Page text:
help to alleviate some of the misunderstandings among cultures.
In Zamenhofs first attempt at a universal language, he tried to create a language that was as
uncomplicated as possible. This first language included words such as ab, ac, ba, eb, be, and ce. This
did not result in a workable language in that these monosyllabic words, though short, were not easy
to understand or to retain.
Next, Zamenhof tried a different way of constructing a simplified language. He made the words
in his language sound like words that people already knew, but he simplified the grammar
tremendously One example of how he simplified the language can be seen in the suffixes: all nouns in
this language end in o, as in the noun amiko, which means "friend," and all adjectives end in -a, as in
the adjective beta, which means "pretty" Another example of the simplified language can be seen in
the prefix mal-, which makes a word opposite in meaning; the word malamiko therefore means
"enemy," and the word malbela therefore means "ugly" in Zamenhofs language.
In 1887, Zamenhof wrote a description of this language and published it. He used a penname,
Dr. Esperanto, when signing the book. He selected the name Esperanto because this word means "a
person who hopes" in his language. Esperanto clubs began popping up throughout Europe, and by
1905 Esperanto had spread from Europe to America and Asia.
In 1905, the First World Congress of Esperanto took place in France, with approximately 700
attendees from 20 different countries. Congresses were held annually for nine years, and 4,000
attendees were registered for the Tenth World Esperanto Congress scheduled for 1914, when World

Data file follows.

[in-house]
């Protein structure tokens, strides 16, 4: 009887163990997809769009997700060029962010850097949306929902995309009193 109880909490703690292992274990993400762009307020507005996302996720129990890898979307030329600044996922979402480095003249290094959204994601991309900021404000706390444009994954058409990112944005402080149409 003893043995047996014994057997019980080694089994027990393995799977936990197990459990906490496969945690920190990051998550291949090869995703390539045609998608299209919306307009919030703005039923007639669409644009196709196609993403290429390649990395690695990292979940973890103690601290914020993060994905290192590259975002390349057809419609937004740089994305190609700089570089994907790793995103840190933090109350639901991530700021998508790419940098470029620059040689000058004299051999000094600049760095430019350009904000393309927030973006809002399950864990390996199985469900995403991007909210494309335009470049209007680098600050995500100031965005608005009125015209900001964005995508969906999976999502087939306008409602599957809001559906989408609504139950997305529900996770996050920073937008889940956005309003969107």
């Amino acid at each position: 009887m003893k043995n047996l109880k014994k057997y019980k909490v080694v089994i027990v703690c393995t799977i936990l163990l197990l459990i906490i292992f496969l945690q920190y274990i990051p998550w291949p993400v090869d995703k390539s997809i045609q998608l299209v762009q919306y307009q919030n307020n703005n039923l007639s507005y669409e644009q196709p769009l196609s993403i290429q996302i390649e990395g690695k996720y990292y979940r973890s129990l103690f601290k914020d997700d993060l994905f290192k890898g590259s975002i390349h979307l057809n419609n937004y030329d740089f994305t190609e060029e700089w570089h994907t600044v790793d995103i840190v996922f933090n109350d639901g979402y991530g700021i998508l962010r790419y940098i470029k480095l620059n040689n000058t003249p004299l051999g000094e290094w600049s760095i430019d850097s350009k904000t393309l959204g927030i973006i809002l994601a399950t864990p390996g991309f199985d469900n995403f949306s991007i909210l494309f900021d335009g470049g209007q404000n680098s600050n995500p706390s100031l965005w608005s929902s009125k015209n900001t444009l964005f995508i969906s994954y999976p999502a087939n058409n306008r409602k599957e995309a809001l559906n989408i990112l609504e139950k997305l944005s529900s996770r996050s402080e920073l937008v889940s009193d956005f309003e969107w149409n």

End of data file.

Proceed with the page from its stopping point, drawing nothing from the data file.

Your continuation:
War I erupted and forced its cancellation.
Esperanto has had its ups and downs in the period since World War I. Today, years afer
it was introduced, it is estimated that perhaps a quarter of a million people are fluent in it.
Current advocates would like to see its use grow considerably and are taking steps to try to make this
1. The topic of this passage is
2. According to the passage, Zamenhof wanted to create a universal language
3. Look at the word simplified in paragraph 3.
is the word or phrase in paragraph 2 that is closest in meaning to simplified
4. It can be inferred from the passage that the Esperanto word malespera means
5. Look at the expression popping up in paragraph 4. This expression could best be replaced by .
6. Click on the square in the beginnng of the sentence in paragraph 4 that explains why Zamenhof chose the name that he did for his language.
10. The following sentence could be added to paragraph 6.
This may seem like a large number, but it is really quite small when compared with the billion English speakers and
billion Mandarin Chinese speakers in today's world.
Where would it best fit into the paragraph? Click on the square () to add the sentence to the paragraph.